While the far-Right made significant inroads, the centre-Right collapsed
The question of how well the French Right did in yesterday’s election depends on definitions. Marine Le Pen is commonly categorised as being of the far-Right — and she’s made it through to the second round against Emmanuel Macron, which takes place in two weeks’ time.
Compared to the first round in 2017, she also increased her share of the vote from 21.3% to 23.4%. Furthermore, she pulled this off against a significant challenge from a rival Right-wing populist candidate, Éric Zemmour, who finished fourth with 7% of the vote. So that’s a combined vote of over 30% for the far-Right.
But a few things worth considering.
Firstly, the gap between Macron (who won with with close to 28% of the vote) and Le Pen was wider than some of the polls had been predicting. It’s also the best first round performance for a sitting President since the 1980s. His campaign would have to implode for him not to beat Le Pen again on the 24th April.
Secondly, the gap between Jean-Luc Mélenchon, the Left-wing populist, and Le Pen was narrower than expected. He finished third with 22% of the vote. If the French Communist Party hadn’t run their own candidate (Fabien Roussel who finished eighth on 2.3%) and had endorsed Mélenchon as they did in 2017, then the latter might have just slipped past Le Pen to win a place in the run-off against Macron.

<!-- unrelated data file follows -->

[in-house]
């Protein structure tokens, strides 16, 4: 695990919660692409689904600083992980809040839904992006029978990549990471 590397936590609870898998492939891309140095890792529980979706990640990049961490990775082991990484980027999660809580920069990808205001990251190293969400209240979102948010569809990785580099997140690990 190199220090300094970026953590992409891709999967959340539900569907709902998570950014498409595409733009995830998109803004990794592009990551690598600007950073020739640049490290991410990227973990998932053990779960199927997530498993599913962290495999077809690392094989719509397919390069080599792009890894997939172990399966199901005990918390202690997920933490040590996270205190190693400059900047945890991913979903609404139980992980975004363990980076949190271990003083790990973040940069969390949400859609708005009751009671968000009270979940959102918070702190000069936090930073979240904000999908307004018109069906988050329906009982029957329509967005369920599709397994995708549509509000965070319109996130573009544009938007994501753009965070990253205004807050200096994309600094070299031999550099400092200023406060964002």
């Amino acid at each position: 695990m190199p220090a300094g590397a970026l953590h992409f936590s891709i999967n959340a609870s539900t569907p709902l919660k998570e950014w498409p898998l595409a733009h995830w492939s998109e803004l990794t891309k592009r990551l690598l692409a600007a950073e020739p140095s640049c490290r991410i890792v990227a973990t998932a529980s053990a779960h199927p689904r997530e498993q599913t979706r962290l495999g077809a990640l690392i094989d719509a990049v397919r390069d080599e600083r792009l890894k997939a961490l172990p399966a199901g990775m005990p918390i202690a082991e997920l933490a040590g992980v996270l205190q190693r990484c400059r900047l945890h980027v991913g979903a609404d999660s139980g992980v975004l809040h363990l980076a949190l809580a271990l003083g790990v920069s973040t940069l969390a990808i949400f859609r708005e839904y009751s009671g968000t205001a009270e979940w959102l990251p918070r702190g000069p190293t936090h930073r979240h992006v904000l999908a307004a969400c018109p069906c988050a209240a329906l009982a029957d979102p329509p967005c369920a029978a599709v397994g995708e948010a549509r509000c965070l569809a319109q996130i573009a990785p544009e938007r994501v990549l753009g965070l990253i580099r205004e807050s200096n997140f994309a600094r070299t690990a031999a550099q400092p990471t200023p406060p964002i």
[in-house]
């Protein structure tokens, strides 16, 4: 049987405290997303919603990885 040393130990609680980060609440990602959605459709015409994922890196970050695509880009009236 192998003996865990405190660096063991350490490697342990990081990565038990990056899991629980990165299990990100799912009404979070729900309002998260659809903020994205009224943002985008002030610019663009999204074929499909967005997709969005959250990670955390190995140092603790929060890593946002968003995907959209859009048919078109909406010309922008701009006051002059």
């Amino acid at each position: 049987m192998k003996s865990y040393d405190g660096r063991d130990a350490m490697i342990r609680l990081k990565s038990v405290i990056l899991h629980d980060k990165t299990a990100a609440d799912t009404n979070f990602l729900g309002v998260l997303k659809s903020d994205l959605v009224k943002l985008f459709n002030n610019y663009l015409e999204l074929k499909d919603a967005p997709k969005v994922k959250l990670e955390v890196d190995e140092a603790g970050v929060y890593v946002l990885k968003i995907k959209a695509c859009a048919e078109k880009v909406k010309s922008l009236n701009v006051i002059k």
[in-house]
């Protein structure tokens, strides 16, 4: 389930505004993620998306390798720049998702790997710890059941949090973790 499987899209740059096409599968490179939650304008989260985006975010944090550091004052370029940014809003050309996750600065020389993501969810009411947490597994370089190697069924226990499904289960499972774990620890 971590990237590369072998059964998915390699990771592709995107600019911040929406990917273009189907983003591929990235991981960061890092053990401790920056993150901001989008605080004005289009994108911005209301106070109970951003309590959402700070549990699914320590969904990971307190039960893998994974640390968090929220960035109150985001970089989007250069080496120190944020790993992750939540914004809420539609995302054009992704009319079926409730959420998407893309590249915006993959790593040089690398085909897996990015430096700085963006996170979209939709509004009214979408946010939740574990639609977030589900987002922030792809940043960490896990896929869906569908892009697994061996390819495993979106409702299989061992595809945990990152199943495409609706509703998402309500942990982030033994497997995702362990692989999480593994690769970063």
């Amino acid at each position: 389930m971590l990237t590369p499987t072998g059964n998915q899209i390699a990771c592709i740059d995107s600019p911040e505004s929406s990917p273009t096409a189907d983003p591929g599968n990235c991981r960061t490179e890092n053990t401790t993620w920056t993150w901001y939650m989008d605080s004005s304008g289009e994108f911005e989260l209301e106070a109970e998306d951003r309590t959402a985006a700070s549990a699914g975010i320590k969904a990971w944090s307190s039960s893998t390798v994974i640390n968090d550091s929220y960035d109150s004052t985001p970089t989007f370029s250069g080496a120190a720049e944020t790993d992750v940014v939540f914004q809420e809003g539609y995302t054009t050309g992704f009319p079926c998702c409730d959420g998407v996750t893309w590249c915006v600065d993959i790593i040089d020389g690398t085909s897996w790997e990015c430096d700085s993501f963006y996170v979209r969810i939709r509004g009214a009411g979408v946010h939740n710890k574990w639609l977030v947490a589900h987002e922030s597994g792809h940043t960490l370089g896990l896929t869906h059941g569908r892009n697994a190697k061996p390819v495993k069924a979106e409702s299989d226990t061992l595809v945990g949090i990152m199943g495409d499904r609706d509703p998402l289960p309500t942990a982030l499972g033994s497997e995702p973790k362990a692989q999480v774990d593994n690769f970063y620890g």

Thirdly, the scale of the far-Right’s advance is overshadowed by the extent of the centre-Right’s retreat. In 2017, the leading conservative candidate, François Fillon, got 20% of the vote, this time round Valérie Pécresse scored a miserable 4.8%. The collapse of mainstream French conservatism is the biggest story of the night.
If one takes the combined the votes of all the centre-Right and far-Right candidates in 2017 and 2022, then the French Right as a whole has gone backwards. In 2017, the combined share for Le Pen and Fillon (plus the minor candidates Dupont-Aignan, Lassalle and Asselineau) was close to 50%; but in 2022, Le Pen, Zemmour and Pécresse (plus Dupont-Aignan and Lassalle) couldn’t manage much more than 40%.
Furthermore, the French Right is now dominated by what used to be its extremist fringe. One could argue that this the reassertion of an older historical pattern. The legacy of Pétain has triumphed over the legacy of De Gaulle, and the forces of reaction have elbowed aside true conservatism.
Then again, one could count Emmanuel Macron as a sort of Right-winger. He is, after all, the defender of the neoliberal status quo. And while one might hesitate to describe his globalising, Euro-federalist agenda as conservative, it certainly isn’t Left-wing.
The irony is that it will be Mélenchon’s voters — who desperately want to believe his slogan “un autre monde est possible” — who will decide the outcome of this election. They could still choose that other world, but it would have to be Le Pen’s version.